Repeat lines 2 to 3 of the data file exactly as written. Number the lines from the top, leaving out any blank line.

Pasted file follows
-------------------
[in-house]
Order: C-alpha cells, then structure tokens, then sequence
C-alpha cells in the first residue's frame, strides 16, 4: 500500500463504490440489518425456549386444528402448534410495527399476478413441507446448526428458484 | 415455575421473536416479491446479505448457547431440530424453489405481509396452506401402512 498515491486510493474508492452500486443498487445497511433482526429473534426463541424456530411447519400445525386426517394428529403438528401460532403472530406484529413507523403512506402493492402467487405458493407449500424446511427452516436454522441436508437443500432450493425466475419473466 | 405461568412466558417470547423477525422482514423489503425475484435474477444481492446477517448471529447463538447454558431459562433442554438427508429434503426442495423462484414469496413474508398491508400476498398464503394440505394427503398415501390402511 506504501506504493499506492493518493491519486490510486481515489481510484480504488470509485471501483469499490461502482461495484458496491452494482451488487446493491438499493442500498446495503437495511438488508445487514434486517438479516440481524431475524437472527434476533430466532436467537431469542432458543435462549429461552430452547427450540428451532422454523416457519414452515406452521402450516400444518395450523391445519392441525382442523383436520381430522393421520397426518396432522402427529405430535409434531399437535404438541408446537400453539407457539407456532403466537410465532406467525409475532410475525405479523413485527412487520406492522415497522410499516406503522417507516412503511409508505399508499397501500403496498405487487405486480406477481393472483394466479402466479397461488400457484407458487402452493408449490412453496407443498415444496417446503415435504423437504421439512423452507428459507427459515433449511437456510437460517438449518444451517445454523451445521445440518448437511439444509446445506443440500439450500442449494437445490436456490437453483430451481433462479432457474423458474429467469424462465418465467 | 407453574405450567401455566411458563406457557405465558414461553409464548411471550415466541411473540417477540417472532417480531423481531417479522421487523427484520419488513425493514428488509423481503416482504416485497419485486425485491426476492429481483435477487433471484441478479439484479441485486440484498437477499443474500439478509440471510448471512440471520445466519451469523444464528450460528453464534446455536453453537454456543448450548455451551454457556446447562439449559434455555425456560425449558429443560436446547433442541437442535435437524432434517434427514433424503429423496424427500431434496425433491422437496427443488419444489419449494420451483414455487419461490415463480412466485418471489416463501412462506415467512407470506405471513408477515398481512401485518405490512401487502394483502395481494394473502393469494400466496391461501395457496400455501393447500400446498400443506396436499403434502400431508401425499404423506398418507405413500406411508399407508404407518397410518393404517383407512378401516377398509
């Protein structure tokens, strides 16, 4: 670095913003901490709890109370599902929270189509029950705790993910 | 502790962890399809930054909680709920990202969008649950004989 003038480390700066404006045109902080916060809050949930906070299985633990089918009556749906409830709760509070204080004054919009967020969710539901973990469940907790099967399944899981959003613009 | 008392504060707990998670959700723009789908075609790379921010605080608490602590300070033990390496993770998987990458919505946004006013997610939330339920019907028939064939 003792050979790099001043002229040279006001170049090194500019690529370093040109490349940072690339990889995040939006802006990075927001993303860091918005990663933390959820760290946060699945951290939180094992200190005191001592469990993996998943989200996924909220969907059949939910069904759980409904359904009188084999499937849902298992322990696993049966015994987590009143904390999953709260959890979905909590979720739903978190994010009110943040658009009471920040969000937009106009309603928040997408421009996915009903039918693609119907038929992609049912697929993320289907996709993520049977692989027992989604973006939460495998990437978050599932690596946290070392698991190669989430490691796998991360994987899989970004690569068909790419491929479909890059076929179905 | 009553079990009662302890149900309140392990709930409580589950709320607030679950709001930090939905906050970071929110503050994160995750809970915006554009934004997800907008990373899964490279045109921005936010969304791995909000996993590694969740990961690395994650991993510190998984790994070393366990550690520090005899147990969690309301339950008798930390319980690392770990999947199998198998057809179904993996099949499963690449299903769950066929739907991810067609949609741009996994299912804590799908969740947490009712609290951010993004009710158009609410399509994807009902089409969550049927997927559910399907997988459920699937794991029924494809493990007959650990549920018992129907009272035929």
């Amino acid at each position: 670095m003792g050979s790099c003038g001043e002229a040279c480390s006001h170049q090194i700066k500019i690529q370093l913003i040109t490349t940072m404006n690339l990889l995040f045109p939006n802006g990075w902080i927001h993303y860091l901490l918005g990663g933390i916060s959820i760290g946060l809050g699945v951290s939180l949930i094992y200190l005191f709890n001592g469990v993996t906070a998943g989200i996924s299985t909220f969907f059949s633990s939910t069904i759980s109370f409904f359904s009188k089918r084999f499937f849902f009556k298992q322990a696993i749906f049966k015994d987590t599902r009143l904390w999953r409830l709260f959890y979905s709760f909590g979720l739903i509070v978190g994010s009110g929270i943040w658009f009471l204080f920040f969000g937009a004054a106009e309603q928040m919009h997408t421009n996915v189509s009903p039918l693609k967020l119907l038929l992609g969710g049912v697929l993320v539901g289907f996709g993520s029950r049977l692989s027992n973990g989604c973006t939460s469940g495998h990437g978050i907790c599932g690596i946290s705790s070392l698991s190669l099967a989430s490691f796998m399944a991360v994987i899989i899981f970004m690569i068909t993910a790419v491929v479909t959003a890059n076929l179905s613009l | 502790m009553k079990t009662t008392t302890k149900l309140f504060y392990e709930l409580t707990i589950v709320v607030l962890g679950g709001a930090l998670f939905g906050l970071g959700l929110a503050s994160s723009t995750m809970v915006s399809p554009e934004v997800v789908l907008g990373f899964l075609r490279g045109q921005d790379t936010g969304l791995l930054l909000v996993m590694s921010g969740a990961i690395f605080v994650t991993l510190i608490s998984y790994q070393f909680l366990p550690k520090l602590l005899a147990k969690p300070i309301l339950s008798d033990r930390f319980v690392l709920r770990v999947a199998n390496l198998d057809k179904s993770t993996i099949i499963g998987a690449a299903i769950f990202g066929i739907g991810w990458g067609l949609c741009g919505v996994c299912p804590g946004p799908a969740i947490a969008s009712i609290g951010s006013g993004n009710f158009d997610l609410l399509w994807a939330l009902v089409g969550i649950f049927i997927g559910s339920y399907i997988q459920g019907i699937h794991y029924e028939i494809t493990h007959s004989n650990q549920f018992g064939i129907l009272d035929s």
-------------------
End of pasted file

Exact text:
Order: C-alpha cells, then structure tokens, then sequence
C-alpha cells in the first residue's frame, strides 16, 4: 500500500463504490440489518425456549386444528402448534410495527399476478413441507446448526428458484 | 415455575421473536416479491446479505448457547431440530424453489405481509396452506401402512 498515491486510493474508492452500486443498487445497511433482526429473534426463541424456530411447519400445525386426517394428529403438528401460532403472530406484529413507523403512506402493492402467487405458493407449500424446511427452516436454522441436508437443500432450493425466475419473466 | 405461568412466558417470547423477525422482514423489503425475484435474477444481492446477517448471529447463538447454558431459562433442554438427508429434503426442495423462484414469496413474508398491508400476498398464503394440505394427503398415501390402511 506504501506504493499506492493518493491519486490510486481515489481510484480504488470509485471501483469499490461502482461495484458496491452494482451488487446493491438499493442500498446495503437495511438488508445487514434486517438479516440481524431475524437472527434476533430466532436467537431469542432458543435462549429461552430452547427450540428451532422454523416457519414452515406452521402450516400444518395450523391445519392441525382442523383436520381430522393421520397426518396432522402427529405430535409434531399437535404438541408446537400453539407457539407456532403466537410465532406467525409475532410475525405479523413485527412487520406492522415497522410499516406503522417507516412503511409508505399508499397501500403496498405487487405486480406477481393472483394466479402466479397461488400457484407458487402452493408449490412453496407443498415444496417446503415435504423437504421439512423452507428459507427459515433449511437456510437460517438449518444451517445454523451445521445440518448437511439444509446445506443440500439450500442449494437445490436456490437453483430451481433462479432457474423458474429467469424462465418465467 | 407453574405450567401455566411458563406457557405465558414461553409464548411471550415466541411473540417477540417472532417480531423481531417479522421487523427484520419488513425493514428488509423481503416482504416485497419485486425485491426476492429481483435477487433471484441478479439484479441485486440484498437477499443474500439478509440471510448471512440471520445466519451469523444464528450460528453464534446455536453453537454456543448450548455451551454457556446447562439449559434455555425456560425449558429443560436446547433442541437442535435437524432434517434427514433424503429423496424427500431434496425433491422437496427443488419444489419449494420451483414455487419461490415463480412466485418471489416463501412462506415467512407470506405471513408477515398481512401485518405490512401487502394483502395481494394473502393469494400466496391461501395457496400455501393447500400446498400443506396436499403434502400431508401425499404423506398418507405413500406411508399407508404407518397410518393404517383407512378401516377398509